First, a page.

When it comes to Product Lifecycle Management (PLM), Application Lifecycle Management (ALM) and Service Lifecycle Management (SLM), everybody talks about the need to be fully connected to the Internet of Things (IoT).
It seems that everybody wants to embrace it; everybody wants to implement it; and everybody wants to deploy it. However, some organizations are more sophisticated than others with respect to their understanding of the realities of the IoT, and some are not – but the common thread is that everyone acknowledges that it is (or, at the very least, will be) a necessity for developing and designing the products that the market wants, the software that makes them work, and the services that will keep them up and running over time.
However, there is one key area regarding the IoT where the market still remains largely fragmented in its understanding; that is, how do you pay for the IoT? And this may be particularly true on the SLM side of the equation.
Let me explain.
It may be argued that each business component supported by the IoT has its own lifecycle, and that each lifecycle, in turn, reflects its own conceptualization, development, implementation, duration, complexity and ongoing need for management and support moving forward.
The findings from Strategies For Growth℠’s (SFG℠) 2014 Field Service Management Benchmark Survey reveal an industry migration from an historical premise-based SLM user market (i.e., roughly 70 percent of existing SLM implementations are described as premise-based, vs. 30 percent as Cloud-, or SaaS-based) to a Cloud, or SaaS-based, SLM user market quickly evolving over the next 12 months (i.e., 67 percent planning to implement Cloud, or SaaS-based vs. 33 percent premise-based). The numbers are surprising in their magnitude, essentially representing a sea change from the “way things used to be”, to the “way things will be” (or already are, among the more sophisticated users).
Even more surprising is the lack of clarity currently resident in the SLM marketplace, among both vendors and users, with respect to how to price – and how to pay for – the desired SLM solution. Historically, services organizations sought either an (allegedly) all-inclusive SLM solution from a single provider, or a cherry-picked custom solution from among two or more of the best-of-breed providers. Depending on the specific case (e.g., type, size and complexity, etc. of the services organization) one could easily argue the respective benefits of either type of approach.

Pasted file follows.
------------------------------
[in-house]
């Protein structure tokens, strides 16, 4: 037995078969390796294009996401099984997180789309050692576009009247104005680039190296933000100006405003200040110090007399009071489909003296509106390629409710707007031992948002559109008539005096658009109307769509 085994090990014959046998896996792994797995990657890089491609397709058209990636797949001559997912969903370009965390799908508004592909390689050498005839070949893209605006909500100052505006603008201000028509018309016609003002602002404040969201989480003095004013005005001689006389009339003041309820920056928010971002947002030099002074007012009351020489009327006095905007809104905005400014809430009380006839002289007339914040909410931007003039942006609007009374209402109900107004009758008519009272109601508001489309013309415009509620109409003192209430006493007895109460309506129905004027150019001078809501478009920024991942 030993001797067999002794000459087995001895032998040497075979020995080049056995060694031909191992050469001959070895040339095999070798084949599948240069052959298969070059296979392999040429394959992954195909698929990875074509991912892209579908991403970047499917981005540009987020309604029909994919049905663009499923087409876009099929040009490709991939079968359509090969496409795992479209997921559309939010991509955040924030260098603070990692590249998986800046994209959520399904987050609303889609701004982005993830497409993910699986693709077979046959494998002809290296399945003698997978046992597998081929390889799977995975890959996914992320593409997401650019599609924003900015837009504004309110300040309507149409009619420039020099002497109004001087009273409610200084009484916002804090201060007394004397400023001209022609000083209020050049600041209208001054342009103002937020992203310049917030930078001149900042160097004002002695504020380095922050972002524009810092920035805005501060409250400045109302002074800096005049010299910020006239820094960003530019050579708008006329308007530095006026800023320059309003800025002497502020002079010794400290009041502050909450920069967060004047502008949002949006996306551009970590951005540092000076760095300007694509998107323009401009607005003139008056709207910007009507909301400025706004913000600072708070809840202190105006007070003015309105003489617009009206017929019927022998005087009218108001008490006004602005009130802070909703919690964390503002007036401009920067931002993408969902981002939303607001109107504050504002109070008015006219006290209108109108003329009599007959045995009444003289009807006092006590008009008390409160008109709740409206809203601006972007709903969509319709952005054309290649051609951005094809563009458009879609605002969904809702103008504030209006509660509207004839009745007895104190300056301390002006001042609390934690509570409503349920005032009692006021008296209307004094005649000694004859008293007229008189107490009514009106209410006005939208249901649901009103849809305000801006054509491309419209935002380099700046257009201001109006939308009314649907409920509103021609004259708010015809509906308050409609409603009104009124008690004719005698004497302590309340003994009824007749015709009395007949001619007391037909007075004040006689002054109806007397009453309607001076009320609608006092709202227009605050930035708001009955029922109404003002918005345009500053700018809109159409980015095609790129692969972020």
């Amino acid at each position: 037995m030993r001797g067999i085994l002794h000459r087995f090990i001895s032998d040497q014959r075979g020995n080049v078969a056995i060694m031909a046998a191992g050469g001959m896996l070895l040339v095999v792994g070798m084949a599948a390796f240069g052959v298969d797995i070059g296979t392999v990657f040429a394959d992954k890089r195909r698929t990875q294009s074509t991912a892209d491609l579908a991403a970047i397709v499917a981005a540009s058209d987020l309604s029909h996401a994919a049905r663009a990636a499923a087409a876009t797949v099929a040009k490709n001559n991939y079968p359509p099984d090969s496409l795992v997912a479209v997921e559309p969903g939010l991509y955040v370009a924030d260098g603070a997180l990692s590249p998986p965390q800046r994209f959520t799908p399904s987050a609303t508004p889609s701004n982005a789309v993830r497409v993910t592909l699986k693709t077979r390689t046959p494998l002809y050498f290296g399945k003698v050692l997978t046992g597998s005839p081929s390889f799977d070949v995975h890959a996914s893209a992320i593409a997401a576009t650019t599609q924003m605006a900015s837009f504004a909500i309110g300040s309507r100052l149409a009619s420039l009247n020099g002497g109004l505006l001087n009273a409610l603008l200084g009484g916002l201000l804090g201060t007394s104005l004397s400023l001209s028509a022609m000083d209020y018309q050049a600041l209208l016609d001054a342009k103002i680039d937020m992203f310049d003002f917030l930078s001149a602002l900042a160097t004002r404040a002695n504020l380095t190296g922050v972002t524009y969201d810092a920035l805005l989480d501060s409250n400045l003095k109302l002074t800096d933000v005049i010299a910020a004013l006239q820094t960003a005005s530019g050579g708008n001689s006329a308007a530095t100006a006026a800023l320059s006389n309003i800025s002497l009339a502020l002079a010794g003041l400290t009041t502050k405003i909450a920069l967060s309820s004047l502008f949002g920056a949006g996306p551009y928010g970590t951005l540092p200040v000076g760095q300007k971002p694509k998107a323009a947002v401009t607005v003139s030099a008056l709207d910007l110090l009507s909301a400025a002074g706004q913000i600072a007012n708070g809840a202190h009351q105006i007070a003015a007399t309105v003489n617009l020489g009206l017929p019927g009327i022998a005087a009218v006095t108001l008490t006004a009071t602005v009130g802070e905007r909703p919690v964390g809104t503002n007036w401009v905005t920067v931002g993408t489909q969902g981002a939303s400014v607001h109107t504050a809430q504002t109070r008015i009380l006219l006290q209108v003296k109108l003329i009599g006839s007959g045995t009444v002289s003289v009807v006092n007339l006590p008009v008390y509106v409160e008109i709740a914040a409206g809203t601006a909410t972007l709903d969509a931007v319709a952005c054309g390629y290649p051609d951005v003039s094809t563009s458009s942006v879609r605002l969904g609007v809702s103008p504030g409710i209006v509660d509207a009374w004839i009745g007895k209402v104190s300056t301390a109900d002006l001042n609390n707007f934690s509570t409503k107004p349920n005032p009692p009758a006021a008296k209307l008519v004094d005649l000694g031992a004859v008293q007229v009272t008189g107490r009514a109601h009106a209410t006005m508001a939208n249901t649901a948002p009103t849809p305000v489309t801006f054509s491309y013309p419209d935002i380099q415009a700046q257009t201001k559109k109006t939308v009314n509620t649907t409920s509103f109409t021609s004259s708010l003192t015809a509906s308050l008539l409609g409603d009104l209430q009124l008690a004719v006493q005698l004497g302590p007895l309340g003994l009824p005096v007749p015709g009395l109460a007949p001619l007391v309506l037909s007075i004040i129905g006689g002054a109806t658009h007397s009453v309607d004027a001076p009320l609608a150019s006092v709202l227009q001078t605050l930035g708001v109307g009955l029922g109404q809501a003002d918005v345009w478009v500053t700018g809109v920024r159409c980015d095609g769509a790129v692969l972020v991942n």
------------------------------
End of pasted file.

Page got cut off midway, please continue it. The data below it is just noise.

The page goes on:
The thing is that times have changed – but the old habits and precedents harbored by long-time services managers sometimes stand in the way of their knowledge – and understanding – of the newer ways for acquiring SLM software (and other) solutions.
For example, when asked on a non-prompted basis, how they would prefer paying for their new and/or upgraded SLM solution, 33 percent of survey respondents cited perpetual license over subscription basis (which received only 12 percent), representing a ratio of nearly three-to-one for the traditional, tried and true payment model. While 30 percent were uncertain as to their preference, one-quarter (i.e., 25 percent) stated they still would prefer to own or lease the software.
However, when the same question was asked on a prompted basis in a follow-up survey interview – essentially with the same base of respondents – the results come out virtually 180 degrees diametrically opposed.
This is important because the only difference between the two modes of asking this one particular question is very straightforward: on the non-prompted basis, respondents were simply given a list of multiple choice answers from which they were asked to check the one response reflecting their preference. The choices were perpetual license, monthly subscription, own or lease, or don’t know/unsure.
For the same question, but asked on a prompted basis, each of the two main choices were described in the following manner: